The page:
"Taylor returned to the stage...and once again displayed a remarkable combination of brain, heart and fingers. In past appearances here, he has demonstrated his ability to bound from Bach to Messiaen, from Rachmaninoff to Boulez -- and do it all persuasively. Taylor can do it all." Fort Worth Star-Telegram

"Taylor made the Steinway work, finding a curiously successful balance between the distinct articulation required for the terraced baroque textures and propelling momentum of the Allegros with the absolute legato of a Chopin cantilena in the Adagio." (with The Polish Chamber Philharmonic)
Washington Post

"A stunning new recording of William Bolcom's Pulitzer Prize-winning "Twelve New Etudes" (1977-86) features Christopher Taylor... [The etudes] require a pianist of equally nimble intelligence and imagination - not to mention physical endurance -- and Taylor is more than up to the challenge." (CD review)
The New Yorker


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Christopher Taylor, piano                                   


"Those who know the pianist Christopher Taylor tend to speak of him in the hushed, reverent tones typically reserved for natural wonders if not the otherworldly. Colleagues trip over words like "innocence," "fervor," "beauty" and "vision" in an attempt to capture his elusive personality. Critics praise his virtuosity, his cerebral interpretations tempered by an aching tenderness, his unconventional programming and his advocacy of late-20th-century music." So goes the opening of the recent New York Times preview article about this remarkable young American pianist, an artist pursuing a varied and truly acclaimed career.

Taylor includes a wide variety of concertos in his repertoire -- he will perform the Lutoslawski Concerto with the Milwaukee Symphony next season, and returns to the National Philharmonic and the Madison Symphony as well.

Following his thoughtful programming compass, Christopher Taylor is involved in several fascinating projects -- from the Bach Goldberg Variations performed on a unique dual-manual Steinway, to the complete Messiaen "Vingt Regards sur L'Enfant Jesus", currently in DVD release. A list of his engagements in the last two seasons includes performances  for such distinguished venues and series as Carnegie Hall,  the Kennedy Center, the Cleveland Museum of Art, the Detroit Chamber Music Society, Spivey Hall, the Krannert Center at the University of Illinois, the Ravinia Festival, Caramoor Festival, Duke University, Columbia University, La Jolla Music Society, Stanford University, Music Academy of the West, Voices of Change in Dallas, the University of Chicago, the University of California at Davis and the University of California at Berkeley. In addition he is frequently tapped for concerto repertoire from Liszt and Beethoven to Gershwin and Ullman.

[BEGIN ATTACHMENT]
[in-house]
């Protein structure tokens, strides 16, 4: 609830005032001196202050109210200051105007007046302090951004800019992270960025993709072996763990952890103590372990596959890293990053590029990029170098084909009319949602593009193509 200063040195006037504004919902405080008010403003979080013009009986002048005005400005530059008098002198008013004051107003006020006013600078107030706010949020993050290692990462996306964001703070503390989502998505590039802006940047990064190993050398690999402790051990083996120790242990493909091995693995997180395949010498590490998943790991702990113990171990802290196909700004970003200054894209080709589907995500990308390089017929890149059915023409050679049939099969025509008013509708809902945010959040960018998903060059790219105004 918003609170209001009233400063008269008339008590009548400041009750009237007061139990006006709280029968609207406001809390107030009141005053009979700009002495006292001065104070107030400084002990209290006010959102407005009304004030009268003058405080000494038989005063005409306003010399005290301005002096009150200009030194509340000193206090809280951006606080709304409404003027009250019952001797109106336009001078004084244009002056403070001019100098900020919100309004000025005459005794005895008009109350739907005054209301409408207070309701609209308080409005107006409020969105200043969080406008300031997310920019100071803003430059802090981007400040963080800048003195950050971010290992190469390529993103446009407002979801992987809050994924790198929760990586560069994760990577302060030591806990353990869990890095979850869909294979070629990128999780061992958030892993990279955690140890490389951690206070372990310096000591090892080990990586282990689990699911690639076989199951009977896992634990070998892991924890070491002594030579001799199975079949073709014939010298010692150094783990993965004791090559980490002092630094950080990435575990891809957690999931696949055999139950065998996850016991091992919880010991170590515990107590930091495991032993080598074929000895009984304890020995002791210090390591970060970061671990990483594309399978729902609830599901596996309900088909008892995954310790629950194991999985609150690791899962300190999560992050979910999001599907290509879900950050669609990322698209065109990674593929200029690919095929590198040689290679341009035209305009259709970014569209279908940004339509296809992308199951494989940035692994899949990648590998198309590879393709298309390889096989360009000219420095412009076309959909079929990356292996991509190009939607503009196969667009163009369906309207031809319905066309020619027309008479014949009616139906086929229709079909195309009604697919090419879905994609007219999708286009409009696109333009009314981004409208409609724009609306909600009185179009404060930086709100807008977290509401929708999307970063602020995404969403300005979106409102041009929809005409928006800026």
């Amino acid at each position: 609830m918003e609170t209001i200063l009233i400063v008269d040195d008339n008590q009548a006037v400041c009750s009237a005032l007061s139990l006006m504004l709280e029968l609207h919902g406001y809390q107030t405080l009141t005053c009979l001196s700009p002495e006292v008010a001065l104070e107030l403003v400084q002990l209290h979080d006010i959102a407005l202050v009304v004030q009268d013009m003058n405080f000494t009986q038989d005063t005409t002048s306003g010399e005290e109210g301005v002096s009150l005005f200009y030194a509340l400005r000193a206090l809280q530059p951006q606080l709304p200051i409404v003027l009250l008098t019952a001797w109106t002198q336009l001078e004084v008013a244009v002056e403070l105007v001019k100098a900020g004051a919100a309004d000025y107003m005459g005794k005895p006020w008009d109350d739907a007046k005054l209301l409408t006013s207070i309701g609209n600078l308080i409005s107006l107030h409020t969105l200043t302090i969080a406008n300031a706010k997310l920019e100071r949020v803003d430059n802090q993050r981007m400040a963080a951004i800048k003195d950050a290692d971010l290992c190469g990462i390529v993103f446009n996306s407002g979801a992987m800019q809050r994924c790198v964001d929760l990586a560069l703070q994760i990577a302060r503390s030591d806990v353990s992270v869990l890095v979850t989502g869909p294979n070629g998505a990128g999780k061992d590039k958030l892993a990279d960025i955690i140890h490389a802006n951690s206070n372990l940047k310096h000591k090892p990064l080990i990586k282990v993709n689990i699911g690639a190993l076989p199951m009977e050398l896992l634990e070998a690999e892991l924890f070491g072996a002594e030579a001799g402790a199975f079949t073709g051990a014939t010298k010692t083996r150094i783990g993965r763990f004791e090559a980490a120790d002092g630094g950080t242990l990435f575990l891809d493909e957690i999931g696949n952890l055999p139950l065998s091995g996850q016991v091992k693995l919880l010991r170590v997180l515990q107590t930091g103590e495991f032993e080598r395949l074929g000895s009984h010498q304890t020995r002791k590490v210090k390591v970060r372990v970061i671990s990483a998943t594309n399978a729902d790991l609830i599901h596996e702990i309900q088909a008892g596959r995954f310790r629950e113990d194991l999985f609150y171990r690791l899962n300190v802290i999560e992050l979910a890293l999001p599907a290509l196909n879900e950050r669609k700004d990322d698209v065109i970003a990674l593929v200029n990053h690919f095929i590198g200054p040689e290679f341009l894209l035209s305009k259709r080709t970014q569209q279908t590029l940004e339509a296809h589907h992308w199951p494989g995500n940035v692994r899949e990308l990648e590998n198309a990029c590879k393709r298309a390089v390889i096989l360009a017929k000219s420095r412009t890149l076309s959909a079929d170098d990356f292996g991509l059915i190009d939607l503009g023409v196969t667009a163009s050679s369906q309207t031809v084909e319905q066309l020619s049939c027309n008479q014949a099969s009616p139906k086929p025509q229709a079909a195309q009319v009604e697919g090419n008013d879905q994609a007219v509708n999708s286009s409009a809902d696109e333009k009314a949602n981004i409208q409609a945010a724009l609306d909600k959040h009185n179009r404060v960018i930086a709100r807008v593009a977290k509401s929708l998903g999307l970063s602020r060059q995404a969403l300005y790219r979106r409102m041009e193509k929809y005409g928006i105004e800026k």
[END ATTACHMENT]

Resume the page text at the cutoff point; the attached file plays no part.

At home in the U.S. he has appeared with such orchestras as the New York Philharmonic, Los Angeles Philharmonic, and the Symphonies of Colorado, Detroit, St. Louis, Atlanta, Houston, Indianapolis, the Boston Pops. Mr. Taylor has toured North America with the Polish Chamber Philharmonic. And with Orpheus, he has toured the premiere performances of Sir Peter Maxwell Davies' "Sea Orpheus", including an appearance at Carnegie Hall about which the New York Times wrote "Christopher Taylor gave a brilliant, energetic account".

During the recent "Hope From Despair" project Taylor gave two performances of the Viktor Ullman Piano Concerto and the Concertino by Wladyslaw Szpilman with the Colorado Symphony. About the Ullman, The Denver Post wrote:
"Taylor, a versatile, ready-for-anything soloist, delivered a brilliant, intense performance, adroitly handling the pounding, sometimes repetitive passagework of the opening movement. He then showed a totally different side, bringing a suave elegance to Wladyslaw Szpilman's surprisingly upbeat Concertino for Piano and Orchestra, a kind of Polish "Rhapsody in Blue." 

While Taylor has a well-earned reputation for his exquisite performances of Bach and his exciting performances of romantic piano concertos, he has captured the attention of the music world with his recent tour de force programming of Olivier Messiaen's Vingt Regards sur l'Enfant-Jésus. "Before a rapt audience at the Miller Theater on Saturday night, Mr. Taylor, a lanky 31-year-old pianist who graduated summa cum laude in mathematics from Harvard, gave an astonishing performance of Messiaen's complete "Vingt Regards sur l'Enfant-Jésus," more than two hours of some of the most complex and difficult music ever written for the piano. And he played the 176-page score from memory."

Christopher Taylor was honored with an Avery Fisher Career Grant, he is the winner of the Kapell Competition, the Gilmore Young Artist Award, and the Bronze Medal at the Van Cliburn Competition. He records for the JonathanDigital label.

 

 Past News Items: Carnegie; Invention, Award